If you’ve been reading my blog for very long, you know that I am huge advocate for teaching children responsibility at a young age. I wrote a post a few weeks ago about the age appropriate chores we use in our home. However, you can have expectations and rules in place, but that doesn’t mean that your children are actually going to do them. What do you do when your children just won’t do their chores?
This post was written by Tiffany from RealMomTalk.com
Recently on Facebook, I’ve seen an overwhelming number of posts by frustrated parents who are at their wit’s end with their children not doing their chores. This is obviously not an isolated issue with my kids, and I’d bet that almost all parents deal with the same thing at some point or another. So again, what do you do when this happens in your house?
As I mentioned in my previous post, my children are responsible for cleaning up behind themselves. In their rooms, playroom, and at the dining room table. Lately, my kids have been guilty of the dash-and-dine, leaving the table when they are done eating and not bothering to clean up their dishes or around their chair. I have had to call them back to the table every night this week to clean up behind themselves.
Several other mothers have mentioned things like their children not bringing out their dirty laundry, leaving their toys laying all over the floor, cleaning up after pets, and making messes in the kitchen.
Are you having problems with your children refusing to do their chores? What do you do when that happens? Here’s what works for my family:
1. Don’t do it for them – I honestly believe that most of the times kids shirk their responsibilities because they think they can get away with it. Why do your chores when someone else will do it for you?
2. Put your foot down – It may mean constantly reminding them (which is frustrating, to say the least) but if that’s what it takes, then do it! Yes, it takes more time, but it’s showing them that you mean business.
3. Take away privileges – If your children absolutely refuse to take care of their chores and responsibilities, give them consequences. Take away cell phones, television time, video games, etc. until they show that they can consistently follow the rules you have in place.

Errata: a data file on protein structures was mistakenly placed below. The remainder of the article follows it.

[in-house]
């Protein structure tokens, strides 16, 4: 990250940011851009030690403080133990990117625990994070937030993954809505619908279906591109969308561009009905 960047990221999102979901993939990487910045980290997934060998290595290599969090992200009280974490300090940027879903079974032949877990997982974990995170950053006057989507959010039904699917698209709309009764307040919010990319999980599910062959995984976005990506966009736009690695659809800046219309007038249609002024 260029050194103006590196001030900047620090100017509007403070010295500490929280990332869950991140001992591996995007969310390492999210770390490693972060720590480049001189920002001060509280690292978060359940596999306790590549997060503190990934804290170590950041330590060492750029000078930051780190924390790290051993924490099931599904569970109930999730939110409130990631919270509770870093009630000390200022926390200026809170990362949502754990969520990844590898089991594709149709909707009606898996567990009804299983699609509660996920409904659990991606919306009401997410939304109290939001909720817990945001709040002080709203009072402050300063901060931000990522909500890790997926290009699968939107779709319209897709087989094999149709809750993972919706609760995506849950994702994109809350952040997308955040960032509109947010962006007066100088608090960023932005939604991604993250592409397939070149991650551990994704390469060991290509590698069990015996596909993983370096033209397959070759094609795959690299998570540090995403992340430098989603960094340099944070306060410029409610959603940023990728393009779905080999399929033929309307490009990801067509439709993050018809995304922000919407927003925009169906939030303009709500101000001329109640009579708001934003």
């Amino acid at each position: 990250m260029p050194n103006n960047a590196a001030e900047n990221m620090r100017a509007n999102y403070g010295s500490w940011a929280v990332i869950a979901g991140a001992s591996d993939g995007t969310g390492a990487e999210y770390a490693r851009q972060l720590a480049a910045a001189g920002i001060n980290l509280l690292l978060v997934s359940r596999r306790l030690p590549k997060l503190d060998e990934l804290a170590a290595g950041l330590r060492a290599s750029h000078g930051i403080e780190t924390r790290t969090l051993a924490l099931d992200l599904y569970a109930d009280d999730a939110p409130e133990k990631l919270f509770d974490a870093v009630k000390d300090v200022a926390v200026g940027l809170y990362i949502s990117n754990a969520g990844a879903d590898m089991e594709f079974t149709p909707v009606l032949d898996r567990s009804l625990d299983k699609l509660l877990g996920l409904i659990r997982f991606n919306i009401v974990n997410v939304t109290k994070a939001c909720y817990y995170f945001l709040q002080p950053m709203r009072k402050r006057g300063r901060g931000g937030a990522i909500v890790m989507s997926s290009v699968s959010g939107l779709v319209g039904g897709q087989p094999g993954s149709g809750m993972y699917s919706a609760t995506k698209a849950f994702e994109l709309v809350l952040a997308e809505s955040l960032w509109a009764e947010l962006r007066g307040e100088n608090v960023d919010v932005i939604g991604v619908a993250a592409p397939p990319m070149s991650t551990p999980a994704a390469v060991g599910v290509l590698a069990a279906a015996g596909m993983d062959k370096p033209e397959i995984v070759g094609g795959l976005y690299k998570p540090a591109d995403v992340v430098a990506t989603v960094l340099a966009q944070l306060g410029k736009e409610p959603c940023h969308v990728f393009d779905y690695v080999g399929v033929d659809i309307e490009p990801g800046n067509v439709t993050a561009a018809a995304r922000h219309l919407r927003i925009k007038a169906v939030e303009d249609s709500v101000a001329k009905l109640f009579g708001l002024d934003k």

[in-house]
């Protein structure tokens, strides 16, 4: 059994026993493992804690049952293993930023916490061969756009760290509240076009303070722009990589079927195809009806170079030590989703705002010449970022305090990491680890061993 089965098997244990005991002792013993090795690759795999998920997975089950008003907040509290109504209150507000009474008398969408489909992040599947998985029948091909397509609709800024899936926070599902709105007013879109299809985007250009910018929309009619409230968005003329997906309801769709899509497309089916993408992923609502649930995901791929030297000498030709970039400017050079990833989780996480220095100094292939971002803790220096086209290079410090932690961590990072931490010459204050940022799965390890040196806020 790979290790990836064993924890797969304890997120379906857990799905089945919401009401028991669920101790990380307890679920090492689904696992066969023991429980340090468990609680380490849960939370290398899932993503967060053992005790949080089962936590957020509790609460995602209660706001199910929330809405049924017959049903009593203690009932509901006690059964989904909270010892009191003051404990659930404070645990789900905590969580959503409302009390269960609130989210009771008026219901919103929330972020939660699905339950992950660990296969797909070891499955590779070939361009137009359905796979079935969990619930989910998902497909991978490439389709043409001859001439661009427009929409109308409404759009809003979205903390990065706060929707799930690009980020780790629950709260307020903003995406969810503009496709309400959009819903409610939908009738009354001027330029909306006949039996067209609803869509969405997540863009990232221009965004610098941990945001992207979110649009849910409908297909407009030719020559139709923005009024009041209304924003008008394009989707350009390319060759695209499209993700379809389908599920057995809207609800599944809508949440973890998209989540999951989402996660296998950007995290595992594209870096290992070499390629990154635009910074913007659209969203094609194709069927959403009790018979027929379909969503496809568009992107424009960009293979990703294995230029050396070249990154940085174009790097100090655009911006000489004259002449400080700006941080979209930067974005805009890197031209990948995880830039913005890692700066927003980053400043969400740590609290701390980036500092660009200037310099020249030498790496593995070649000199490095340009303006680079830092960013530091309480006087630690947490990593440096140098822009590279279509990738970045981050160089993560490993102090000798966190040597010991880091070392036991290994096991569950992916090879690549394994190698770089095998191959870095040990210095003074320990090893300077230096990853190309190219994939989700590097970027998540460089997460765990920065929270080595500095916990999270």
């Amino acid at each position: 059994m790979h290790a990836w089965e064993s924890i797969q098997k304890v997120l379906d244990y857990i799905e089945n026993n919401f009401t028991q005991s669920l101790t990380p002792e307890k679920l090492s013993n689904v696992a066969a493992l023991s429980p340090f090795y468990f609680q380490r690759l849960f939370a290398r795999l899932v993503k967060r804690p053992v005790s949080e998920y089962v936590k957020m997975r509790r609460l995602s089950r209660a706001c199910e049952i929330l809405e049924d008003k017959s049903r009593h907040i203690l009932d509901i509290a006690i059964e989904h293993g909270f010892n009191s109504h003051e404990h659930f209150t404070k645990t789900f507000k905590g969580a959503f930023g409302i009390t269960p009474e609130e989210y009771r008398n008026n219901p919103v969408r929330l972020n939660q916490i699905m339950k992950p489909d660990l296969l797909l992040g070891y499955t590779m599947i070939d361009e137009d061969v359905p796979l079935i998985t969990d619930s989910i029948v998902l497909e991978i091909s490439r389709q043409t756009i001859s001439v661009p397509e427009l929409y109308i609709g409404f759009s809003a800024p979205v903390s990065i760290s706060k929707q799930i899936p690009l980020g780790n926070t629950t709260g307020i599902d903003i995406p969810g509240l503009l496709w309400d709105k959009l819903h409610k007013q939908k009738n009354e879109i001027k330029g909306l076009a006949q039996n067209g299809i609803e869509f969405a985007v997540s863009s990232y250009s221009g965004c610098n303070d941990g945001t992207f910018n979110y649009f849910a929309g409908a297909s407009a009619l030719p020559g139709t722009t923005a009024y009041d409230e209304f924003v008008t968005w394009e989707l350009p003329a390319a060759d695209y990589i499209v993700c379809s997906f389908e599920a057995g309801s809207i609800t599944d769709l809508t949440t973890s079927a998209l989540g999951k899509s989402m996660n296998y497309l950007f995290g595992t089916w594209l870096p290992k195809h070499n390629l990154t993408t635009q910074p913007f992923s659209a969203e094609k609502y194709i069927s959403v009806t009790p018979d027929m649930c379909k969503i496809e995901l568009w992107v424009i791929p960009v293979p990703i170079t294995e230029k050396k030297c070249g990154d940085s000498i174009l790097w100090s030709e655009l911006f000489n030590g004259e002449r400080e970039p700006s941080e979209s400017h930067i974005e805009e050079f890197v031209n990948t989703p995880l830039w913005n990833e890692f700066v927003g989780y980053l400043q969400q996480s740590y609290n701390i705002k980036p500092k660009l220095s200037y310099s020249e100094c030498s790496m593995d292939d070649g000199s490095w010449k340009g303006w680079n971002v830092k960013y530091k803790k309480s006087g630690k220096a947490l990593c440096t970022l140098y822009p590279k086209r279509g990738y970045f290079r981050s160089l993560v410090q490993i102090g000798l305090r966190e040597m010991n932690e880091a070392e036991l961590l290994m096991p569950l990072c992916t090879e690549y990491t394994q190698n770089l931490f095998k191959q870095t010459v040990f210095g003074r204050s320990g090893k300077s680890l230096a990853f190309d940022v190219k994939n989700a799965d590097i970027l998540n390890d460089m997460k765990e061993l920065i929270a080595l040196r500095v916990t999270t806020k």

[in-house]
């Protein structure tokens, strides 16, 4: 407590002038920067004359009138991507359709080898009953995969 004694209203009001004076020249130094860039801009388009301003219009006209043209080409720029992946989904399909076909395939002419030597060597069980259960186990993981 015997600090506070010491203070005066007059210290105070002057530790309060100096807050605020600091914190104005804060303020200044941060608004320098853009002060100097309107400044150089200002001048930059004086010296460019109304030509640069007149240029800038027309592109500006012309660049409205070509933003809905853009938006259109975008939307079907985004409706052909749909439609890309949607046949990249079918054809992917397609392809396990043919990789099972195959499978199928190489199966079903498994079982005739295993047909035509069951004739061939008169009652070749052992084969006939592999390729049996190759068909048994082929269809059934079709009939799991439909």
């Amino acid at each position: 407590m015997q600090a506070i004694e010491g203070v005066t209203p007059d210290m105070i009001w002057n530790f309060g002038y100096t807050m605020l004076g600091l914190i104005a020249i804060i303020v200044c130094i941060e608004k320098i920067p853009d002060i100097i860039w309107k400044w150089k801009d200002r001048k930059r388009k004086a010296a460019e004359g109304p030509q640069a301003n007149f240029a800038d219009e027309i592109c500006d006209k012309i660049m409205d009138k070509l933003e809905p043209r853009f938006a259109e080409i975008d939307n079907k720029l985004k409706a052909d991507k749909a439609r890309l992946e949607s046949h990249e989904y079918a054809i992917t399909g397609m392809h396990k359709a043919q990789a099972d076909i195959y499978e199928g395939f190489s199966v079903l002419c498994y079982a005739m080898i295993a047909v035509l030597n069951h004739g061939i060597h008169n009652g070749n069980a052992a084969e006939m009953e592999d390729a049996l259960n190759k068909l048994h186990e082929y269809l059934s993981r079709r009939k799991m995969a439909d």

4. Call them out – This is probably the most effective method we use in our house. When my kids skip out on chores, I usually can figure out why. 99% of the time, it’s because they just don’t want to do it, and figure they can get away with it (see #1). When I sit them down and point out why it seems they aren’t cleaning up behind themselves and relate that I don’t like doing chores either, they usually agree and have no problem taking care of those tasks. It seems simple, but just being real with your kids can make a big difference. (Do NOT call them out in front of others, that’s embarrassing and belittling, and can really do damage to their self esteem)
5. Natural consequences – If your children don’t bring out their laundry to be washed, they won’t have clean clothes to wear. If toys get left out for days, they get broken and pieces get lost. Letting your children see the natural consequences of their actions will stick with them longer than just doing those tasks for them.
6. Walk them through it – If you have younger children that need a little more direction, walk them through what to do. Don’t do it for them (again, #1) but instead give them step-by-step directions. This will again take longer, but they can’t use the excuse that they don’t know what to do.
Unfortunately, none of the solutions above usually fix the problem permanently. Kids will be kids, and they will push their limits. That’s just part of parenting. But I’ve found that using the methods above keep us from getting into big arguments and doling out largest consequences. No one wants to get into a shouting match with their kids over chores. Children have to learn that there are always going to be responsibilities in life, not just when they are living at home. Being firm and consistent with them regarding their chores will benefit them so much in the long run, and help them to become more responsible adults later on in life.